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Major Labels Settle CD Price-Fixing Suit

2 Oct, 2002 By: Tamara Coniff

The distribution companies of the five major label groups and three national retail chains have agreed to pay $143 million in cash and free CDs to 42 states to settle price-fixing allegations.

The companies, which include Warner Music Group, Universal Music Group, BMG, EMI, Sony and select retailers, will pay $67.4 million in cash and provide 6 million CDs valued at $75.7 million, which will be divided among the states. Additionally, as part of numerous class-action suits filed by consumers, record buyers in all 50 states will share in the settlement.

"This is a landmark settlement to address years of illegal price fixing," New York State Attorney General Eliot Spitzer said. "Our agreement will provide consumers with substantial refunds and result in the distribution of a wide variety of recordings for use in our schools and communities."

In separate statements issued by WMG, UMG, EMI and BMG, each company said the settlement does not imply any wrongdoing on the part of the labels, and all maintain that their minimum advertised price, or MAP, practices were fully legal. Sony declined comment.

"We have made a business decision to settle these matters and avoid continuing with expensive and protracted litigation," an EMI representative said. "We continue to believe that EMI's MAP program was lawful, and we deny any wrongdoing by EMI."

A UMG spokeswoman said: "UMG believes that its MAP policies would have been found by the court to be legal and in complete compliance with both state and federal antitrust laws. We believe our policies were pro-competitive and geared toward keeping more retailers, large and small, in business." UMG will pay royalties to artists and songwriters featured on the CDs that are part of the settlement, the spokeswoman said.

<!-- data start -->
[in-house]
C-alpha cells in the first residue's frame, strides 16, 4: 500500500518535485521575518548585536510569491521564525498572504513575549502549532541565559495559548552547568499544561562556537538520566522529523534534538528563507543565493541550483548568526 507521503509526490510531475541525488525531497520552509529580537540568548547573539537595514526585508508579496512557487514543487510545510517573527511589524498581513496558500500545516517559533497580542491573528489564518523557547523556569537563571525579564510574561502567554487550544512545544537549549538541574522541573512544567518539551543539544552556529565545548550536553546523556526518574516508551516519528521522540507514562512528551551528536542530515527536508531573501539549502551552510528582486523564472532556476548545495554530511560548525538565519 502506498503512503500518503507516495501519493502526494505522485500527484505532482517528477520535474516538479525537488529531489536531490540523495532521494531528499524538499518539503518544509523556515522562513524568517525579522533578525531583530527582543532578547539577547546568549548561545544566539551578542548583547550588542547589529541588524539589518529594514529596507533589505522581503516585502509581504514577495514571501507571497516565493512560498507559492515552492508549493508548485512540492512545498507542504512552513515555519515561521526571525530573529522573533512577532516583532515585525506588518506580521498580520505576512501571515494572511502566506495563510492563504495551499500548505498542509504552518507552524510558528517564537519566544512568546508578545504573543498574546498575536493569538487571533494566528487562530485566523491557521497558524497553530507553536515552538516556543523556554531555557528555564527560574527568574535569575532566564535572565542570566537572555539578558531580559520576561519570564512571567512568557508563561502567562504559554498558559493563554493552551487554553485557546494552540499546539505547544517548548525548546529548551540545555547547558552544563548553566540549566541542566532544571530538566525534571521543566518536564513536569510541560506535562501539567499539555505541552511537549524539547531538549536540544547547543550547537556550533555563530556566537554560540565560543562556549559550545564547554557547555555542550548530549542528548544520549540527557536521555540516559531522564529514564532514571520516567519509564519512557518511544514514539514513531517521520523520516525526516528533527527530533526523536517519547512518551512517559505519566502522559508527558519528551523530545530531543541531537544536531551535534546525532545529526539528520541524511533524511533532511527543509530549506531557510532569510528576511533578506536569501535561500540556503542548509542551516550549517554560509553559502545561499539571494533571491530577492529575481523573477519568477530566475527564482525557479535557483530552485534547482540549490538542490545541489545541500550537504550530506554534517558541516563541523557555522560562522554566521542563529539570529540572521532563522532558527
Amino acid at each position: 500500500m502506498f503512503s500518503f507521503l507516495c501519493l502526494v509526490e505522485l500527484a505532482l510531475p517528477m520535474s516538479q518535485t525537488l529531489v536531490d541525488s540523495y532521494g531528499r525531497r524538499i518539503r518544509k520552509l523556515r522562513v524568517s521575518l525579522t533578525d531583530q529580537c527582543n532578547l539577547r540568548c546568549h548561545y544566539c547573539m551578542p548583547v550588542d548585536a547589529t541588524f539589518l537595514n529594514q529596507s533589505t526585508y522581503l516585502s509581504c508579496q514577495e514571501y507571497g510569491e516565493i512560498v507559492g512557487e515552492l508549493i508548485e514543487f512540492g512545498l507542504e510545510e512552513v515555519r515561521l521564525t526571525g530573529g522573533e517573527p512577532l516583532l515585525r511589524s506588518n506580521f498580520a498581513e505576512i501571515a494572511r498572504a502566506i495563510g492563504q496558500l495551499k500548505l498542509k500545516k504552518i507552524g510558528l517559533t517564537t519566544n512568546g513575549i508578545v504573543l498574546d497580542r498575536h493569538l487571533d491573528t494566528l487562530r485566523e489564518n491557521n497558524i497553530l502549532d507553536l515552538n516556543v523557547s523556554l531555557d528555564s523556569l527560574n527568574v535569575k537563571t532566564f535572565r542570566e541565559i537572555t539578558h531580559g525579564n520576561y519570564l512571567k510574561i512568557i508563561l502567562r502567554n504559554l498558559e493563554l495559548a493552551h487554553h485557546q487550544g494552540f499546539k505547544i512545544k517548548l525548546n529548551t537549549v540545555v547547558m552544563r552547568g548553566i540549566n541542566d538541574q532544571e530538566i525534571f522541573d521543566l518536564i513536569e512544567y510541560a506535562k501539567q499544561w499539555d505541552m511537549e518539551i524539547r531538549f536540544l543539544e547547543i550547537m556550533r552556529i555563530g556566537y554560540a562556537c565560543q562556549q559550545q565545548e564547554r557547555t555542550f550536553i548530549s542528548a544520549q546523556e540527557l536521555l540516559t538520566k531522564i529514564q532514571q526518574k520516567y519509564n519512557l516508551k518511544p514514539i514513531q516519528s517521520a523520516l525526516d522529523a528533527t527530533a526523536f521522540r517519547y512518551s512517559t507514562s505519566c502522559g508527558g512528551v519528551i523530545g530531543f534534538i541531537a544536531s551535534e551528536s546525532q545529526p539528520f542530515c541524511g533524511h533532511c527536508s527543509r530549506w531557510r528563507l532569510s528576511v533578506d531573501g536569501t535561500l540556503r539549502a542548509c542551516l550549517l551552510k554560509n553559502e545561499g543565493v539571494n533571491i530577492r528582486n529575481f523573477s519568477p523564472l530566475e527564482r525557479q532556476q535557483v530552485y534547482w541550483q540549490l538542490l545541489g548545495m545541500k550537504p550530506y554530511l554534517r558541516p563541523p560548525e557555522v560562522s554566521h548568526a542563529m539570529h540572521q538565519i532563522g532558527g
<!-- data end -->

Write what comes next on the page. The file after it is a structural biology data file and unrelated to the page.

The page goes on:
In August 2000, 30 states filed suit against the big five, alleging that they engaged in illegal CD price fixing in violation of state and federal antitrust laws. The plaintiff states -- which include Florida, New York, Arizona, Michigan, Pennsylvania, Texas, Washington and North Carolina -- sought to recover damages to consumers that, according to Federal Trade Commission estimates, could have amounted to $480 million.

As part of the agreement, which settles all claims, UMG will pay about $18 million in cash and $21 million in CD value, WMG will pay $13 million in cash and $15 million in CD value, BMG will pay $13 million in cash and $17 million in CD value, Sony will pay $12 million in cash and $14 million in CD value, and EMI will pay $6 million in cash and $8.5 million in CD value. These amounts are based on market share. The CD value is based on retail price minus 20 percent.

An EMI spokeswoman said this resolution was anticipated and that EMI has budgeted accordingly; therefore, the settlement will have no impact on EMI trading results.

National retail chains Transworld Entertainment and Musicland could not be reached for comment.

A Tower spokeswoman said: "The payment made by Tower Records was the least of any of the defendants, $275,000, and we settled in order to avoid the cost of litigation, which would have been far greater. We have always believed that the claims against Tower asserted in the litigation are meritless, and, consequently, we have denied and continue to deny the allegations."

The 2000 suit, filed in New York federal court, stemmed from the FTC's investigation of the label groups' policies of linking retailer promotional funds to minimum advertised prices. The labels reached settlement agreements with the FTC in May 2000 (HR 5/11/00). The suit alleged that, in response to the price wars brought on by such electronics chains and discount stores as Circuit City, Target and Wal-Mart during the early 1990s, the major labels implemented MAP policies as a result of pressure from traditional retail stores that claimed the chains were hurting their business.

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